By Kate Prengaman
October 2, 2013
CLE ELUM — Conservative county commissioners chatted with environmentalists and irrigators joked with Yakama Nation scientists Tuesday as the unlikely allies gathered to celebrate the establishment of the Teanaway Community Forest, the first step in a groundbreaking water management plan.
The 50,000 acres of former private timber land surrounding the Teanaway River was officially purchased by the state this week as part of the Yakima River Basin Integrated Plan, which calls for new water storage, fish passages and habitat restoration work over the next 30 years. It’s the state’s largest land acquisition in four decades.
While detractors worry about the plan’s $4 billion cost, including $97 million for the Teanaway purchase, supporters say the property is a pivotal piece of their balanced, comprehensive plan.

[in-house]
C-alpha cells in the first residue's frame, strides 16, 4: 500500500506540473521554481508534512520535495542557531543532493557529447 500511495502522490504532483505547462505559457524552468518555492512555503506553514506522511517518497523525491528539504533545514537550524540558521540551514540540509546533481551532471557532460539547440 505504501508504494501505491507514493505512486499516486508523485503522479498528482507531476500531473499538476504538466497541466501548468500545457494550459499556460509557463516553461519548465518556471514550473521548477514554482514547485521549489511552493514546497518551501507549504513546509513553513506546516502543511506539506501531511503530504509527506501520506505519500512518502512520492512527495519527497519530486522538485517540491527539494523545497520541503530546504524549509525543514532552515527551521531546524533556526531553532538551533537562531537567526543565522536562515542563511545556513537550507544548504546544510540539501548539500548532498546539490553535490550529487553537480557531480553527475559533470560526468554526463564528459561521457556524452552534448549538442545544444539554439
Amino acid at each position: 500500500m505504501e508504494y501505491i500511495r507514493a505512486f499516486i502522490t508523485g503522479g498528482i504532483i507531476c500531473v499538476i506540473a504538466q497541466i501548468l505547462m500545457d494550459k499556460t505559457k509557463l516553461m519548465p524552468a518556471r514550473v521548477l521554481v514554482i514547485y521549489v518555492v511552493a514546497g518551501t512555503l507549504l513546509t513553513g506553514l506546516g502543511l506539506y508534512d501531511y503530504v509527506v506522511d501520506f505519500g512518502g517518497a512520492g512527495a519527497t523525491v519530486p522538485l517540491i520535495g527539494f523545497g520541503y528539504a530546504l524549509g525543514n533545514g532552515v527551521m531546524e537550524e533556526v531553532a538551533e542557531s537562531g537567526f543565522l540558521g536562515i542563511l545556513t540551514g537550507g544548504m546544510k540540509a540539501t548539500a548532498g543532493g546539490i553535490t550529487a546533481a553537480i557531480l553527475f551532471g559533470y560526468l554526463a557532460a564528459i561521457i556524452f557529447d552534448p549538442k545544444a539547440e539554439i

“If the Integrated Plan was going to achieve its goal of being as much about protecting the environment as the economy, it had to protect lands like this,” said Jeff Tayer with the state Department of Fish and Wildlife. “To protect the water supply, you’ve got to protect the watershed.”
Tayer calls the Teanaway River the basin’s most important tributary for protection and restoration. The land was at risk of being subdivided and sold for development, which would have meant more water withdrawals from the river system and damage to the habitat.